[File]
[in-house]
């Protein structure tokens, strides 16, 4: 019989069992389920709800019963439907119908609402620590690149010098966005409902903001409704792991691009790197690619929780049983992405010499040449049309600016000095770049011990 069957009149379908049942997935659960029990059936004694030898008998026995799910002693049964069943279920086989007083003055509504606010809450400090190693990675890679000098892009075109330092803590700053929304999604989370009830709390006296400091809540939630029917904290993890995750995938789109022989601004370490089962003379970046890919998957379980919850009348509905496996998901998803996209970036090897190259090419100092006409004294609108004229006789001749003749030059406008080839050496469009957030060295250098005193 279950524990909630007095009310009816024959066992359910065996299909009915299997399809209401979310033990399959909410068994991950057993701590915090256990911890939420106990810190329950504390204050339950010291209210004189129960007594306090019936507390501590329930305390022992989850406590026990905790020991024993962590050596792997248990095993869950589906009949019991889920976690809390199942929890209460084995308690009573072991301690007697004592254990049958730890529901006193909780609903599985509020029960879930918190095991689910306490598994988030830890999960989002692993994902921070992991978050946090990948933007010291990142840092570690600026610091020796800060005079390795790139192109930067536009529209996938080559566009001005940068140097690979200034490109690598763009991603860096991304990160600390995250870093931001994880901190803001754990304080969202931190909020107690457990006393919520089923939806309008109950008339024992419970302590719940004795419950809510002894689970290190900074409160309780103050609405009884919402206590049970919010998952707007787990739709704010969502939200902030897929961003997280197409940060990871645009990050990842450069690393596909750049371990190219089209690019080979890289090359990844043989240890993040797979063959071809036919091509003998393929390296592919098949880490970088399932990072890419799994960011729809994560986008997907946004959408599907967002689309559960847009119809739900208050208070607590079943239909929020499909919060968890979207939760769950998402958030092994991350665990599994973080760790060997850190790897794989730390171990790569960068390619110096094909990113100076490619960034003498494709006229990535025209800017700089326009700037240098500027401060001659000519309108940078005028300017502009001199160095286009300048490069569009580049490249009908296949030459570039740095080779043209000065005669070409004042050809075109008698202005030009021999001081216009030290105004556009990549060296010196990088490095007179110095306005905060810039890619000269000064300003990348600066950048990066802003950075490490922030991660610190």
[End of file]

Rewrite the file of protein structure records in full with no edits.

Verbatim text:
[in-house]
């Protein structure tokens, strides 16, 4: 019989069992389920709800019963439907119908609402620590690149010098966005409902903001409704792991691009790197690619929780049983992405010499040449049309600016000095770049011990 069957009149379908049942997935659960029990059936004694030898008998026995799910002693049964069943279920086989007083003055509504606010809450400090190693990675890679000098892009075109330092803590700053929304999604989370009830709390006296400091809540939630029917904290993890995750995938789109022989601004370490089962003379970046890919998957379980919850009348509905496996998901998803996209970036090897190259090419100092006409004294609108004229006789001749003749030059406008080839050496469009957030060295250098005193 279950524990909630007095009310009816024959066992359910065996299909009915299997399809209401979310033990399959909410068994991950057993701590915090256990911890939420106990810190329950504390204050339950010291209210004189129960007594306090019936507390501590329930305390022992989850406590026990905790020991024993962590050596792997248990095993869950589906009949019991889920976690809390199942929890209460084995308690009573072991301690007697004592254990049958730890529901006193909780609903599985509020029960879930918190095991689910306490598994988030830890999960989002692993994902921070992991978050946090990948933007010291990142840092570690600026610091020796800060005079390795790139192109930067536009529209996938080559566009001005940068140097690979200034490109690598763009991603860096991304990160600390995250870093931001994880901190803001754990304080969202931190909020107690457990006393919520089923939806309008109950008339024992419970302590719940004795419950809510002894689970290190900074409160309780103050609405009884919402206590049970919010998952707007787990739709704010969502939200902030897929961003997280197409940060990871645009990050990842450069690393596909750049371990190219089209690019080979890289090359990844043989240890993040797979063959071809036919091509003998393929390296592919098949880490970088399932990072890419799994960011729809994560986008997907946004959408599907967002689309559960847009119809739900208050208070607590079943239909929020499909919060968890979207939760769950998402958030092994991350665990599994973080760790060997850190790897794989730390171990790569960068390619110096094909990113100076490619960034003498494709006229990535025209800017700089326009700037240098500027401060001659000519309108940078005028300017502009001199160095286009300048490069569009580049490249009908296949030459570039740095080779043209000065005669070409004042050809075109008698202005030009021999001081216009030290105004556009990549060296010196990088490095007179110095306005905060810039890619000269000064300003990348600066950048990066802003950075490490922030991660610190």